It Costs How Much?
Those of you who know me know that I am a perpetual student of microeconomics. Call me crazy but I just have a certain affinity for the subject.
In microeconomic terms, an opportunity cost is the cost of an alternative that must be forgiven to pursue a certain action. Put another way, it’s the benefits you could have received by taking an alternative action.
Medicine is rapidly becoming a hybrid of medical care (patient care) and nonmedical care (business management, billing, etc). Unfortunately, unless resources are unlimited, we cannot devote time to one without sacrificing time devoted to the other. That is the applicable opportunity cost. Economists use what’s known as a Production Possibility Frontier (PPF) curve to explore where maximum growth potentials exist. Below might be a PPF curve for Acme Podiatry (fictional). It demonstrates the “something has to give” concept of opportunity costs.
Now let’s consider the true costs associated with the billing process of a practice. According to national averages, a full-time biller costs approximately $35,000 per year (salary, taxes, benefits) and for each $600,000 in collections, a full-time biller is required.
So a practice generating $1.2M in collections would typically require two full-time billers. Using these national averages, the cost of the billers related to collections would be 5.8% ($1.2M x .058).
But that accounts for only the human resource cost.
We have to also consider the cost of technology, training, office space, etc. Just as the PPF curve explains the opportunity cost associated with medical care versus nonmedical care, there are opportunity costs associated with all of the additional biller expenses just noted.
The total cost of each biller could easily climb to over 8%. And what if the billers were not specialized or these individuals also handle other tasks within the practice? What if the billers were not trained enough to work as accurately and as fast as possible? The costs go up exponentially. The real objective to maximizing growth is NOT to “move along” a PPF curve and give up something to gain another. The real growth comes from “shifting” the PPF curve outward through “specialization of labor”, which requires outsourcing.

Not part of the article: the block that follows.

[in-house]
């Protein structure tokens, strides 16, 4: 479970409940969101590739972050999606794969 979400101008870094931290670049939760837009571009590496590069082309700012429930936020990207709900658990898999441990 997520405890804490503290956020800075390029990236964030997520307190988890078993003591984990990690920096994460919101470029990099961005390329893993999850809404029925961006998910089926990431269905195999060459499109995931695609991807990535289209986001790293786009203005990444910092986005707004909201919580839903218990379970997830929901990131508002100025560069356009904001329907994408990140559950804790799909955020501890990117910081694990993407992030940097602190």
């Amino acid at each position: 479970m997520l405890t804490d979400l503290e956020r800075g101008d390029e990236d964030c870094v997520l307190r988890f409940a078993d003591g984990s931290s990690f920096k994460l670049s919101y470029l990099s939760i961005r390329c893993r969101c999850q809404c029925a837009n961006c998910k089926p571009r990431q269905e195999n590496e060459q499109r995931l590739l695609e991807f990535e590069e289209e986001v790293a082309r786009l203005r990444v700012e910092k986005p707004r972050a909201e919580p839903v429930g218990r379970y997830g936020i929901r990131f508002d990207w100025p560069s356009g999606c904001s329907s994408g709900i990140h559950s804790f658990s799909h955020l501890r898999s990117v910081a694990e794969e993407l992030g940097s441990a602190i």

In the PPF curve above, Acme Podiatry decided to outsource their billing to “highly specialized and trained” billers. They did so for barely the cost associated with ONLY their current total billing costs. But this specialization allows for an outward shift of the PPF curve so that at any given point of medical care, attention to nonmedical care tasks (which can potentially create even more revenue and quality) are much greater. Now that’s true economic growth!
So what does it really cost you to perform billing in house? It’s essential that you consider:
Human Resources (salary, benefits, taxes) $_____________
Technology (computers, etc) $_____________
Physical opportunity cost (office space in sq feet x cost per sq feet) $_____________
Human opportunity cost (losses on time spent on non medical care) $_____________
Human error/ claim rejections associated with non-specialization $______________
So the next time you entertain the thought of outsourcing, always keep in mind the Production Possibility Frontier Curve and truly know what your current costs and opportunity costs are.
Medicine is rapidly becoming a hybrid of medical care (patient care) and nonmedical care (business management, billing, etc). Unfortunately, unless resources are unlimited, we cannot devote time to one without sacrificing time devoted to the other.